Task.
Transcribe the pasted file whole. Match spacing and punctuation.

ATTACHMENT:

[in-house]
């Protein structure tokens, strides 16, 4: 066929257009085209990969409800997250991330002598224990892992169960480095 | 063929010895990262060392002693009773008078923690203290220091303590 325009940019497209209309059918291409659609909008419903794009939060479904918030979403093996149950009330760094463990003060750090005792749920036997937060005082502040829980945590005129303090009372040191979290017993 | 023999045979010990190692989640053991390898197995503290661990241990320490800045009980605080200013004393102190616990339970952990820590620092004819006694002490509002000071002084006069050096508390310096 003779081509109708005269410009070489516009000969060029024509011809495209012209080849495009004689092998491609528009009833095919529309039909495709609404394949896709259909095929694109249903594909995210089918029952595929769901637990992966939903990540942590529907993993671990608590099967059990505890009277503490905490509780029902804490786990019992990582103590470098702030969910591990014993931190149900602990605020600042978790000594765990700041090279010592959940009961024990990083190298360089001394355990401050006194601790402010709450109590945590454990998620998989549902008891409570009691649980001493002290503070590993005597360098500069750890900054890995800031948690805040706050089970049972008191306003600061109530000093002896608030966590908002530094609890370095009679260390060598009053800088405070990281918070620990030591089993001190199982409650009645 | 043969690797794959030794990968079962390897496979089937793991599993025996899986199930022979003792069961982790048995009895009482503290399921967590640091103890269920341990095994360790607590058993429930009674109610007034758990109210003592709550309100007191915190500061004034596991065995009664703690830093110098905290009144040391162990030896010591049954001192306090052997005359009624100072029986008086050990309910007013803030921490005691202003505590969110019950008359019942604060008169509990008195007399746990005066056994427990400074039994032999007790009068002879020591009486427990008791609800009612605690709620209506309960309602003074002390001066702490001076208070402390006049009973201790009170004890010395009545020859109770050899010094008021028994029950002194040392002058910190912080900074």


[in-house]
């Protein structure tokens, strides 16, 4: 066929257009085209990969409800997250991330002598224990892992169960480095 | 063929010895990262060392002693009773008078923690203290220091303590 325009940019497209209309059918291409659609909008419903794009939060479904918030979403093996149950009330760094463990003060750090005792749920036997937060005082502040829980945590005129303090009372040191979290017993 | 023999045979010990190692989640053991390898197995503290661990241990320490800045009980605080200013004393102190616990339970952990820590620092004819006694002490509002000071002084006069050096508390310096 003779081509109708005269410009070489516009000969060029024509011809495209012209080849495009004689092998491609528009009833095919529309039909495709609404394949896709259909095929694109249903594909995210089918029952595929769901637990992966939903990540942590529907993993671990608590099967059990505890009277503490905490509780029902804490786990019992990582103590470098702030969910591990014993931190149900602990605020600042978790000594765990700041090279010592959940009961024990990083190298360089001394355990401050006194601790402010709450109590945590454990998620998989549902008891409570009691649980001493002290503070590993005597360098500069750890900054890995800031948690805040706050089970049972008191306003600061109530000093002896608030966590908002530094609890370095009679260390060598009053800088405070990281918070620990030591089993001190199982409650009645 | 043969690797794959030794990968079962390897496979089937793991599993025996899986199930022979003792069961982790048995009895009482503290399921967590640091103890269920341990095994360790607590058993429930009674109610007034758990109210003592709550309100007191915190500061004034596991065995009664703690830093110098905290009144040391162990030896010591049954001192306090052997005359009624100072029986008086050990309910007013803030921490005691202003505590969110019950008359019942604060008169509990008195007399746990005066056994427990400074039994032999007790009068002879020591009486427990008791609800009612605690709620209506309960309602003074002390001066702490001076208070402390006049009973201790009170004890010395009545020859109770050899010094008021028994029950002194040392002058910190912080900074």